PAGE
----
Jan 28, 2017
By its simplest definition, anthropomorphism is the attribution of human characteristics to nonhuman objects or entities. With roots going back over 30 years, the concept of anthropomorphic characters as a fan-based portrayal, or the furry fandom, in more modern parlance, is a substantially sized and diverse group that gathers worldwide in their own convention settings, as well as online forums, social network groups, and other in-person and virtual meetings.
Like many fandoms we've covered in the past year and a half on In Defense Of, there is a close and very active community within the furry fandom, one that extends beyond their social gatherings, into music, literature, and the arts, charitable fundraising, and nonprofit organizations. Broadcast media has had a tendency to pick and choose what aspects of the fandom are reflected, but when fuller research is done, it becomes clear that like any science fiction or comic convention, sports fanatics or other group of enthusiasts, the community rallies together for conversation and enjoyment of their common interests, and in this case, those interests often center on a brief escape into a fictional character, acting out for a while, and enjoying watching others immersed in the same.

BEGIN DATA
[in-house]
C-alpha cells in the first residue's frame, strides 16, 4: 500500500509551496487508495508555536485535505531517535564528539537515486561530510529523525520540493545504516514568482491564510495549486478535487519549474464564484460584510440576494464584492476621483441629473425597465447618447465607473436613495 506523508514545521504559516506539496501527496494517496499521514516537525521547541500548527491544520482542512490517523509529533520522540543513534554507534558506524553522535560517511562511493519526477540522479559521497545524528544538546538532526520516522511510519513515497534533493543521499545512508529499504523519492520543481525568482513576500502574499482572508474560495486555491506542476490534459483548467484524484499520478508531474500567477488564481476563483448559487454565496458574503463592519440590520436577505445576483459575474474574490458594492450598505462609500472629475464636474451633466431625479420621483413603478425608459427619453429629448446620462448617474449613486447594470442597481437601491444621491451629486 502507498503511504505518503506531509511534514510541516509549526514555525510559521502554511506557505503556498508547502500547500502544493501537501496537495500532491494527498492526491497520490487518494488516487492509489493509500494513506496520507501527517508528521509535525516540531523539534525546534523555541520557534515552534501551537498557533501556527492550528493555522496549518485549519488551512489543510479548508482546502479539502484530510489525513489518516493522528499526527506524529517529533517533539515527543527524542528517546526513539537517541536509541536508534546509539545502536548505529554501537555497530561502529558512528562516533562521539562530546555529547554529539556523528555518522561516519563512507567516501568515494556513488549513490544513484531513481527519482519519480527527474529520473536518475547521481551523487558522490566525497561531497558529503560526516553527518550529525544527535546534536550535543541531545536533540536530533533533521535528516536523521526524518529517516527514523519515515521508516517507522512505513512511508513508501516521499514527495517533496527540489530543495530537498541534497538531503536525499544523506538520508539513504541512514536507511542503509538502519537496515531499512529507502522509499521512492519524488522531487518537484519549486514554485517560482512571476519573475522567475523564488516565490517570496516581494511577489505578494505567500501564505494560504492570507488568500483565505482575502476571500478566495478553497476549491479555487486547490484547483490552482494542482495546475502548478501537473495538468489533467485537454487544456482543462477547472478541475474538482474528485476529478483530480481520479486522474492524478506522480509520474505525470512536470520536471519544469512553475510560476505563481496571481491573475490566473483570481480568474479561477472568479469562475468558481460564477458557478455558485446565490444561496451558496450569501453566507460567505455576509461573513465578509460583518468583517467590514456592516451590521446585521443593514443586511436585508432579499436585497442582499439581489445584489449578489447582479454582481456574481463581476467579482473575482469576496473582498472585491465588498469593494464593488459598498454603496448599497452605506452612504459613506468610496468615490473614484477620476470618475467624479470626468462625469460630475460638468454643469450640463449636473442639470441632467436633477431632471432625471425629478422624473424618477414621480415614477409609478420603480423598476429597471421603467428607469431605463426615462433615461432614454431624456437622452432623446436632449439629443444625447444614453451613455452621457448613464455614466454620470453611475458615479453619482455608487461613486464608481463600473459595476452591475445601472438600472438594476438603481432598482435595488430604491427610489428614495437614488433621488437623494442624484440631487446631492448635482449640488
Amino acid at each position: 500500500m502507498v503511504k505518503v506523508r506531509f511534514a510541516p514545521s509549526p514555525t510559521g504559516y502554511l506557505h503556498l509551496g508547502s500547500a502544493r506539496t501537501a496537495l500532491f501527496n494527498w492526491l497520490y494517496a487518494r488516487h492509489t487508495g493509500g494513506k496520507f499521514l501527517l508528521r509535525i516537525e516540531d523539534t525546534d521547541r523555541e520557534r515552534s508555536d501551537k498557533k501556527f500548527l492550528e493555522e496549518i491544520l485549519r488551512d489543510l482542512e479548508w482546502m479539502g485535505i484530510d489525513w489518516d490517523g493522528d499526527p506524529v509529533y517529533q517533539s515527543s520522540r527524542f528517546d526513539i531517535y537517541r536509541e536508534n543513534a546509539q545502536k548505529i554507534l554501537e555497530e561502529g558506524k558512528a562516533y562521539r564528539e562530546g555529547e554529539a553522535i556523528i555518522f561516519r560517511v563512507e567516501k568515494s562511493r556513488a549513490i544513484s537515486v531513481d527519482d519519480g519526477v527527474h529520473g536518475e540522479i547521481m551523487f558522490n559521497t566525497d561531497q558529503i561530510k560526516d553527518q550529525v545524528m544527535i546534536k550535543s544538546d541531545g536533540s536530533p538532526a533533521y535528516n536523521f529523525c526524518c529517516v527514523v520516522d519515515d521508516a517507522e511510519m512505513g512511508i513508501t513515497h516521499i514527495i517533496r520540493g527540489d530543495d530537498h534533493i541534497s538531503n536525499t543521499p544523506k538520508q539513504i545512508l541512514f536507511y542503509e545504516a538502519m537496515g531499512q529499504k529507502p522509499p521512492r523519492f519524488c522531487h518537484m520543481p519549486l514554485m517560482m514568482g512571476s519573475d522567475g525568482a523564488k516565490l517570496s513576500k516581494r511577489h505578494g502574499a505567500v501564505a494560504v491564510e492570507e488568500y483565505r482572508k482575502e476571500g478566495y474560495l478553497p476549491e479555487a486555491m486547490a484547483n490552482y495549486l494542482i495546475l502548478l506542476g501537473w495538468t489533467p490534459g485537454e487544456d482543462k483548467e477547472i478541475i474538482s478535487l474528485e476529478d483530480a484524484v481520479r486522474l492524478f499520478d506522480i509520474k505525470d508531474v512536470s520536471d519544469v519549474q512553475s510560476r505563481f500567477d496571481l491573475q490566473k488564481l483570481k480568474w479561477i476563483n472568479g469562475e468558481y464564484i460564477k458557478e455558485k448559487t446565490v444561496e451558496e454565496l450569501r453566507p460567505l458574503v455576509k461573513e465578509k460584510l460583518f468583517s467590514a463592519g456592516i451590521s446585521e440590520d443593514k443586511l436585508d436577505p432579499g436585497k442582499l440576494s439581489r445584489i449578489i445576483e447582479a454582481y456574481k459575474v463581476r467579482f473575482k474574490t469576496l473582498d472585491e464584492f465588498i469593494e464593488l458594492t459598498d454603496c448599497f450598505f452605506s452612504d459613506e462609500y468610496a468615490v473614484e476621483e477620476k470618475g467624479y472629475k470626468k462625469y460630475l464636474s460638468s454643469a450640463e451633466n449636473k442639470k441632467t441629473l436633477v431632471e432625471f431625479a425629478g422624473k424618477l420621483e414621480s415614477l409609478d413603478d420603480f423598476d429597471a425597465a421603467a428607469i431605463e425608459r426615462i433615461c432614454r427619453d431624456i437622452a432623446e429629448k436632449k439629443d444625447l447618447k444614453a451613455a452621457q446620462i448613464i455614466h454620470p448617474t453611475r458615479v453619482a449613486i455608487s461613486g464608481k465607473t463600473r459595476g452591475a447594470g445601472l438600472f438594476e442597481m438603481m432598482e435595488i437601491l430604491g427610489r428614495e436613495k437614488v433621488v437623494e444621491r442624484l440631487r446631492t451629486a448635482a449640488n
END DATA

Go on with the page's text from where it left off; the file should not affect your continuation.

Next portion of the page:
This episode, we're joined by furry community member and convention attendee Nate, as well as Dr. Samuel Conway, chairman and showrunner of one of North America's largest and longest-running furry conventions, AnthroCon. With their contributions to the conversation, we get a fuller understanding of the furry fandom and the upbeat and fun-loving community that has grown at the heart of it.
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